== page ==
Protecting yourself when downloading using BitTorrent

Even when you just mention the word “Torrent” these days, it’s automatically associated with piracy and downloading music or movies. While this may be true to a large degree, bittorrent can still be used for completely legitimate downloading including Linux ISO images and game patches to name only a few.

If we’re honest though, most people don’t consider watching something like an episode from a TV show which hasn’t been aired in your country yet, that bad. But unfortunately, there are anti P2P organizations that frown on downloads like this just as much as the latest movie or music album. And every torrent users favorite acronyms, the RIAA or MPAA will be doing what they can to try and stop you even for downloads most people would think are totally acceptable. One of the ways they are trying to disrupt torrent downloads is by polluting the torrent network with fake peers. All the data received from these fakes is not really part of the torrent file and is therefore classified as corrupt or invalid by your torrent client and is useless, or “wasted data”. The amount of wasted data could run into tens or even hundreds of Megabytes per torrent and taking your files much longer to complete the download.

There is another and more serious downside in being connected to one of these fake peers. And that is, unless you take precautions such as hiding your real IP address using a Virtual Private Network (VPN) or using a third party service such as Boxopus to download it for you, once the connection has been established, your Internet address has been identified and logged. The anti P2P organization then has your IP address, and I’m sure you’ve all read about what can happen after that…

Luckily there are a few ways you can get round this and almost completely stop anti P2P organizations, Government organizations, or law enforcement agencies from connecting to your torrents!


If you are using the popular torrent client µTorrent, you can employ a still relatively little known and hidden away feature called IP filtering that’s built into the program. It’s a simple list that includes the IP address of just about all of the organizations you don’t want connecting to your torrents, which can then be blocked. But before you can use this filter, the list needs to be downloaded from the internet because uTorrent doesn’t include one.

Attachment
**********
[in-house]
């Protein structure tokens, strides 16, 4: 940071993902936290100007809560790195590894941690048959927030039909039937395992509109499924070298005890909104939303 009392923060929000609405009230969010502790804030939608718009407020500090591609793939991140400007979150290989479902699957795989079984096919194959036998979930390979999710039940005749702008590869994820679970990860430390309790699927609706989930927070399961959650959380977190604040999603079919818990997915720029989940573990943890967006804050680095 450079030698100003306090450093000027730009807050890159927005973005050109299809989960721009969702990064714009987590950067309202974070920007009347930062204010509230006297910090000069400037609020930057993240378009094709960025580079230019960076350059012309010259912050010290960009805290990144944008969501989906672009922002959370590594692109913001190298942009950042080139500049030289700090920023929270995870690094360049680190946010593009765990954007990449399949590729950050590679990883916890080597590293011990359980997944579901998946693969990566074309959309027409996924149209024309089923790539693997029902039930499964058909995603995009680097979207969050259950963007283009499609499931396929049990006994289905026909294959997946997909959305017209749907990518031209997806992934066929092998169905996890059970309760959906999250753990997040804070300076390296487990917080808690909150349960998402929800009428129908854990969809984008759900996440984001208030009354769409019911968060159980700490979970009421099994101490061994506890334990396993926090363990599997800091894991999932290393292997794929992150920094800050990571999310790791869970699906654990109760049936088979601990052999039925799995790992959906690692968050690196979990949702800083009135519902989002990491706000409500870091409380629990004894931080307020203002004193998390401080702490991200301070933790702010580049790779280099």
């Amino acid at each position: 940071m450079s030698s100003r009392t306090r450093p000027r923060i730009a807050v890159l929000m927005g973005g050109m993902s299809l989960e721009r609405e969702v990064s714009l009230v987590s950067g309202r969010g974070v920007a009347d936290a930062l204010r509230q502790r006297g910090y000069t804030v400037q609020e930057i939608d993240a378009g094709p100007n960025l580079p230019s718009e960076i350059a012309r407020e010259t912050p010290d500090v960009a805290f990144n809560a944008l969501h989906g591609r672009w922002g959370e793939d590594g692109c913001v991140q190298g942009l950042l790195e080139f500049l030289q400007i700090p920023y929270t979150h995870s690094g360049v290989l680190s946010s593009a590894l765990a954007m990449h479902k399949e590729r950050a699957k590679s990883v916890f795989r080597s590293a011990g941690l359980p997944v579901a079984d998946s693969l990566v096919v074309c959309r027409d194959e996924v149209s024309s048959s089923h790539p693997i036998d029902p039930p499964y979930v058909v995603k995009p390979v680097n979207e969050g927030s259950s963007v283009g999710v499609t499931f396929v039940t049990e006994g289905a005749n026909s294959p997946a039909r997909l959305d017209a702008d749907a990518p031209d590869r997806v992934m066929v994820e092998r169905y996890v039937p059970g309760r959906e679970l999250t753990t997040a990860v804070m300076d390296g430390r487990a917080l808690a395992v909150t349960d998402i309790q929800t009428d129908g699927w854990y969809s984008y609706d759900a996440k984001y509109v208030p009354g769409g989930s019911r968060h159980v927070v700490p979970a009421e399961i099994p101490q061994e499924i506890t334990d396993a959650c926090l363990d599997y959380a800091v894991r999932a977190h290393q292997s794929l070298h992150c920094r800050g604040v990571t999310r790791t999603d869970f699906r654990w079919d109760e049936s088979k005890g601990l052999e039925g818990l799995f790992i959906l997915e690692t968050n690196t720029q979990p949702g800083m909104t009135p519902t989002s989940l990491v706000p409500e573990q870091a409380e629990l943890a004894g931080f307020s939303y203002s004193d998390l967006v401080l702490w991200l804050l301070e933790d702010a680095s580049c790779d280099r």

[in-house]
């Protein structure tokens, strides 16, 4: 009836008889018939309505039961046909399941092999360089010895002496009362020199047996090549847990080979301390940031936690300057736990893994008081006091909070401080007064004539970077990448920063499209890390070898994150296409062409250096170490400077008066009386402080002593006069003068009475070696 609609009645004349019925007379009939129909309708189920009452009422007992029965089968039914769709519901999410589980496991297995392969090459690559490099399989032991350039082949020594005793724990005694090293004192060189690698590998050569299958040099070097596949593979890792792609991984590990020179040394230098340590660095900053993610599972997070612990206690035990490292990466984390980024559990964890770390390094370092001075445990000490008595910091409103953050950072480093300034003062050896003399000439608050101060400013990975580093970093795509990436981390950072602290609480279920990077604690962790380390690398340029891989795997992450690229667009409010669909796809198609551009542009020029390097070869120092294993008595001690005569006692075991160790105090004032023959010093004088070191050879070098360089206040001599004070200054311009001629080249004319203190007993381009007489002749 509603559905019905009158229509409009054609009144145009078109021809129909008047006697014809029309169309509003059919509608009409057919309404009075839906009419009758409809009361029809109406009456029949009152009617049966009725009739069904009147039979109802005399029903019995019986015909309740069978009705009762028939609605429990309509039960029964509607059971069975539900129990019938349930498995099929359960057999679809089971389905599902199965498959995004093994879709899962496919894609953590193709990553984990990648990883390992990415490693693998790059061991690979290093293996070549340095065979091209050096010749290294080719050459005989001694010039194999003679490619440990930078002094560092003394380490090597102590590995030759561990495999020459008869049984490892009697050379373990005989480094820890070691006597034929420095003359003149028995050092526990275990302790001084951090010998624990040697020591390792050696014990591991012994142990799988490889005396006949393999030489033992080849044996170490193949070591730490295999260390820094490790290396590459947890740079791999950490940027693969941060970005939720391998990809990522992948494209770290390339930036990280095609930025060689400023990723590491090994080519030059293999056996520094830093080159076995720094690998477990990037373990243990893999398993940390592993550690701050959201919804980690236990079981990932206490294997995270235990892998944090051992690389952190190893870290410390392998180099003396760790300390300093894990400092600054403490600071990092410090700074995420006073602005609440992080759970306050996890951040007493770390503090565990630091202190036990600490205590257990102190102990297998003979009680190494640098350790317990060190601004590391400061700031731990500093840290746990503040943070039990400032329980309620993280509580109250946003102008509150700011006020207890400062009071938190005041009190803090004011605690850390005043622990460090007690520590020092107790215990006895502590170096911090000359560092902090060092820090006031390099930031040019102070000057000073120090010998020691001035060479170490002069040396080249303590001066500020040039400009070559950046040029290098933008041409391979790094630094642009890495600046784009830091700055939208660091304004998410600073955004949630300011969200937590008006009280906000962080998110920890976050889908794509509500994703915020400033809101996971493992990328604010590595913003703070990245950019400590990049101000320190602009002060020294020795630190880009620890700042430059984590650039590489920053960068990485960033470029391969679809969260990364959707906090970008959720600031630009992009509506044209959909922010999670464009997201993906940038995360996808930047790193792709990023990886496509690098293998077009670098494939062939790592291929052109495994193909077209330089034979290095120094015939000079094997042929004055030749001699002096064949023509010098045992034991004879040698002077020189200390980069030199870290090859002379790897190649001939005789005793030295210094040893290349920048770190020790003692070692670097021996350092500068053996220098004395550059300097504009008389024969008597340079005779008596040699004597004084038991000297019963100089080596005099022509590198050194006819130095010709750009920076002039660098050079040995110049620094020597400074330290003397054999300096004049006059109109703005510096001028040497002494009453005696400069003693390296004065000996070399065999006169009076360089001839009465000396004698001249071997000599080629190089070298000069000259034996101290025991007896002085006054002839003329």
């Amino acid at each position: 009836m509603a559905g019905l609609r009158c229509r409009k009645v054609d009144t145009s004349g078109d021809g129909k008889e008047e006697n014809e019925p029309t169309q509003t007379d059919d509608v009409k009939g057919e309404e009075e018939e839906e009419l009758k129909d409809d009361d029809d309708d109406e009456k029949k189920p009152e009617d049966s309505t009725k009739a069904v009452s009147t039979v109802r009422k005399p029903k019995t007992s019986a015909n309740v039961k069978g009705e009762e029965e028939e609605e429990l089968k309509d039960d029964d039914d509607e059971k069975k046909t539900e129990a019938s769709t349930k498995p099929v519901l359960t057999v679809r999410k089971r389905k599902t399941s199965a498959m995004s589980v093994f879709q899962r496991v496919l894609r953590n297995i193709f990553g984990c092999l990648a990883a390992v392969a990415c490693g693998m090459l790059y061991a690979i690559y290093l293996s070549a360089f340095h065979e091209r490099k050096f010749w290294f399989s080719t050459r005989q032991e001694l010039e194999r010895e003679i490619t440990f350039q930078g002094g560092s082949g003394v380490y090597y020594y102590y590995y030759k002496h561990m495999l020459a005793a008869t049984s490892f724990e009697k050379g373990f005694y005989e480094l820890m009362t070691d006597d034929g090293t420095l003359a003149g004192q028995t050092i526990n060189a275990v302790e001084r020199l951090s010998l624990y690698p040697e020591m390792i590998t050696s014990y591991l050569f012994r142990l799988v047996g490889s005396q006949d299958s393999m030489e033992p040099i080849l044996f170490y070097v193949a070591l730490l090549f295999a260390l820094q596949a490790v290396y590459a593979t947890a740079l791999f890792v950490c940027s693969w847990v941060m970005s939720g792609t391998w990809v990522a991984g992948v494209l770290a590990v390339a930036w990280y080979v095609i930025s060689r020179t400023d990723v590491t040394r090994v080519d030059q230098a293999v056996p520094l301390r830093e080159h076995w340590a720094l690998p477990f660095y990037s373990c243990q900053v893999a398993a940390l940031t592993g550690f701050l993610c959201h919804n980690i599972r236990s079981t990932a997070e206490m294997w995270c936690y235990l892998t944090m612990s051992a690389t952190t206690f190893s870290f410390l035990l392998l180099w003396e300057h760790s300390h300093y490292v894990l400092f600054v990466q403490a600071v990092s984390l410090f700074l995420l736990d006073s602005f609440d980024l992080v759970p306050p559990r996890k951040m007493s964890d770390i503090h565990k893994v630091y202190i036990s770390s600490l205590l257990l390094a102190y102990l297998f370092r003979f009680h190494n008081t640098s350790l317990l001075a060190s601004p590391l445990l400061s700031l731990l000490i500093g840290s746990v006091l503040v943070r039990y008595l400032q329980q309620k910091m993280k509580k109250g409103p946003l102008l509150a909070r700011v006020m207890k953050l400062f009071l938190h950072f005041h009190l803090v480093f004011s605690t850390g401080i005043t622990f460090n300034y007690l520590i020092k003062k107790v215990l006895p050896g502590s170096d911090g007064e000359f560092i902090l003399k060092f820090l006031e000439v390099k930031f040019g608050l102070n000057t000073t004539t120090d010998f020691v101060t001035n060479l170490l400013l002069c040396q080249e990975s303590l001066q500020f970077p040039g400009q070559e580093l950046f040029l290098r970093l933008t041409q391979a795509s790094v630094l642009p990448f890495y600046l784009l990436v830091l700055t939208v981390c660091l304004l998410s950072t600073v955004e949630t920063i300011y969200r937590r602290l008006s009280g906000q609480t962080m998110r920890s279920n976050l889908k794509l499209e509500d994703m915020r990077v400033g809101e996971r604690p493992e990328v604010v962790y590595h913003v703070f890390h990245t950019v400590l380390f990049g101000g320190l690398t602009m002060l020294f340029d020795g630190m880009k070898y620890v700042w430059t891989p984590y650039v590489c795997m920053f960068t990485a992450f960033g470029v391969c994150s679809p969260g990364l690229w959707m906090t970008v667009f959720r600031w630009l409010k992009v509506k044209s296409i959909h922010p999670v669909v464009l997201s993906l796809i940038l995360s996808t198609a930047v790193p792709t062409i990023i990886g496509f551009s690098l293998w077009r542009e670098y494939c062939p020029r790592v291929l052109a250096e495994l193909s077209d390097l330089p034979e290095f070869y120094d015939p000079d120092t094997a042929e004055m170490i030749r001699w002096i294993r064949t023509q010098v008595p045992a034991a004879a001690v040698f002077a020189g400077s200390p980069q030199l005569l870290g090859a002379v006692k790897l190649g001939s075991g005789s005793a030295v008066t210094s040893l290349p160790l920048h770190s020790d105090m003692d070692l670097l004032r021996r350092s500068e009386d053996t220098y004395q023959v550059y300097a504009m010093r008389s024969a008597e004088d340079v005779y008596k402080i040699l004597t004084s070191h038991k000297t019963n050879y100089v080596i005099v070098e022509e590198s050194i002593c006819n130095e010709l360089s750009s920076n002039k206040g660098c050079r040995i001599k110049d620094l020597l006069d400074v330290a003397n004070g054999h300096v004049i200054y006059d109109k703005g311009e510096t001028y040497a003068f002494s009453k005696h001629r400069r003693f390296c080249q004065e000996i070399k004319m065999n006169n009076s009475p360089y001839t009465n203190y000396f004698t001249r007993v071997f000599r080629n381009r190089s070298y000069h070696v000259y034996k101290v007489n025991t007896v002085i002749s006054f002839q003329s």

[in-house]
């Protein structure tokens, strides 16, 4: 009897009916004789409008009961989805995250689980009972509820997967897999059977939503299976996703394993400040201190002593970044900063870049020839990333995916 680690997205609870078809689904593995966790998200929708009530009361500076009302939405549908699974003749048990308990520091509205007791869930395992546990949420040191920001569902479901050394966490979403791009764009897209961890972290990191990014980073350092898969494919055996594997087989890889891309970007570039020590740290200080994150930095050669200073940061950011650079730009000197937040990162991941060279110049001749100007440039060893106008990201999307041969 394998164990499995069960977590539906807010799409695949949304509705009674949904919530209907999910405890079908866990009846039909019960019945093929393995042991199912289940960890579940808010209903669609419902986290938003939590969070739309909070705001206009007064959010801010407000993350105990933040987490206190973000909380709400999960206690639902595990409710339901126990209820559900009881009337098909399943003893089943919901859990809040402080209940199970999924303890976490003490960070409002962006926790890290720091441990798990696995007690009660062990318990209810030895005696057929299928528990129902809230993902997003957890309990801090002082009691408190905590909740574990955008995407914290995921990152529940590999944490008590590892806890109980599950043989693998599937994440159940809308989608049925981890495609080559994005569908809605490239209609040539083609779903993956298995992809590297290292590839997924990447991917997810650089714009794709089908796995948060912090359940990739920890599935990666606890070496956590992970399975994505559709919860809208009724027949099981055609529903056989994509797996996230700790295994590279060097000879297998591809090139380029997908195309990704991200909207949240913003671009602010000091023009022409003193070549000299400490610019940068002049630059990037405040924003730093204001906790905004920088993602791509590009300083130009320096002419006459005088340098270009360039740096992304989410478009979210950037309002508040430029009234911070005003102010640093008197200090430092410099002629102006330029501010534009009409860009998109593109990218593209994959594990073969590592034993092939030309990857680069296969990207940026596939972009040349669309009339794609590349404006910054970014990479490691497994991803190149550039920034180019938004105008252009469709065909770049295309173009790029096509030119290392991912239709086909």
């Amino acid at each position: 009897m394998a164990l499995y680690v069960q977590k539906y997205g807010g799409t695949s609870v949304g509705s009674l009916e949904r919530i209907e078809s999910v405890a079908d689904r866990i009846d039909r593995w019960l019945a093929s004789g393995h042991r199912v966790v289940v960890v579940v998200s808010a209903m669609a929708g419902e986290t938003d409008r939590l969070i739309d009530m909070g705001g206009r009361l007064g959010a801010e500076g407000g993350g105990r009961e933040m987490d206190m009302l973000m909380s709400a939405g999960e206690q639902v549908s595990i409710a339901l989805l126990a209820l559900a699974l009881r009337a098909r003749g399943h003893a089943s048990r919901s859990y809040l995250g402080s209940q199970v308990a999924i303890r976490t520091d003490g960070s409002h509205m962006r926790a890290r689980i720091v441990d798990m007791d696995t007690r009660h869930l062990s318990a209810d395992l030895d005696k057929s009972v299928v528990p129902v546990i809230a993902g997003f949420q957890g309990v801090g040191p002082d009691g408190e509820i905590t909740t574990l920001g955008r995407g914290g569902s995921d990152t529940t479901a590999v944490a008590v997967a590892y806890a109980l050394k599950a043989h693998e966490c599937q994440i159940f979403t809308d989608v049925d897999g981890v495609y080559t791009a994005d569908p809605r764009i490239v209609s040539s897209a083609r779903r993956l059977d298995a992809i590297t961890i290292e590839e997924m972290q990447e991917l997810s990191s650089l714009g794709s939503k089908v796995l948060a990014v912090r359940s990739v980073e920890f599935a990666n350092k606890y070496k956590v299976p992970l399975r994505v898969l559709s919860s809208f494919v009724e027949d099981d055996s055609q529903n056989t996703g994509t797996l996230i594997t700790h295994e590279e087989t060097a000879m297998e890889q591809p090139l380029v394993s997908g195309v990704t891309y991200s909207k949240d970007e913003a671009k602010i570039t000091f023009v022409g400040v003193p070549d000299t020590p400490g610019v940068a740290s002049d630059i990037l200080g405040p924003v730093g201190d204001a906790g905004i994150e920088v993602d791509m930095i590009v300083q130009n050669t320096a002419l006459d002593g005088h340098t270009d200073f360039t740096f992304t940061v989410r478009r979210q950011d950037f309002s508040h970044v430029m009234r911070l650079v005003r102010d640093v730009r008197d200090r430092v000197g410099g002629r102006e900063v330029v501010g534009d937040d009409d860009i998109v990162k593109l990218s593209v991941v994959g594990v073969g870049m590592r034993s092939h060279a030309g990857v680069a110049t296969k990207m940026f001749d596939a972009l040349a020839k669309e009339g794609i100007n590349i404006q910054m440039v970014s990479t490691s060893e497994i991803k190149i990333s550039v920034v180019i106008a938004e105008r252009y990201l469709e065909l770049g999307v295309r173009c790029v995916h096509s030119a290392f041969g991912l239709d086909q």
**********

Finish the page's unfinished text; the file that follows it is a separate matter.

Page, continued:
Unfortunately, one of the best sources for these blacklists is Bluetack, the people behind the Azureus BT client, but they have made their lists available ONLY if you donate and subscribe to their forum. There is still an easy way to get a blacklist by downloading and installing IPFilter Updater. This little tool will download the required file and put it into the correct location (%AppData%\uTorrent) for use with uTorrent. Click Go and let it download from the default mirror (I-Blocklist).

ipfilter updater download

After the ipfilter.dat has been downloaded and installed, start uTorrent and go into preferences (Options -> Preferences or Ctrl+P), and click on Advanced. In the right hand pane, make sure that “ipfilter.enable” is set to true, and then close the dialog. On newer versions of uTorrent this is enabled by default, but you may need to check if you still run an older version. Toggling this option off and on again will reload the ipfilter.dat file.

utorrent ipfilter toggle

You can verify that the list has been loaded by looking under the Logger tab of uTorrent, where you should see the line “Loaded ipfilter.dat (xxx entries)”. If you don’t have a logger tab, right click on the tabs area and select “Logger”.

utorrent ipfilter checklog

Note: It’s advisable to run the IPFilter Updater tool at regular intervals (once a week or so) to keep your blacklist up to date, because new addresses will be included when found and this could mean the difference being safe and getting into trouble!

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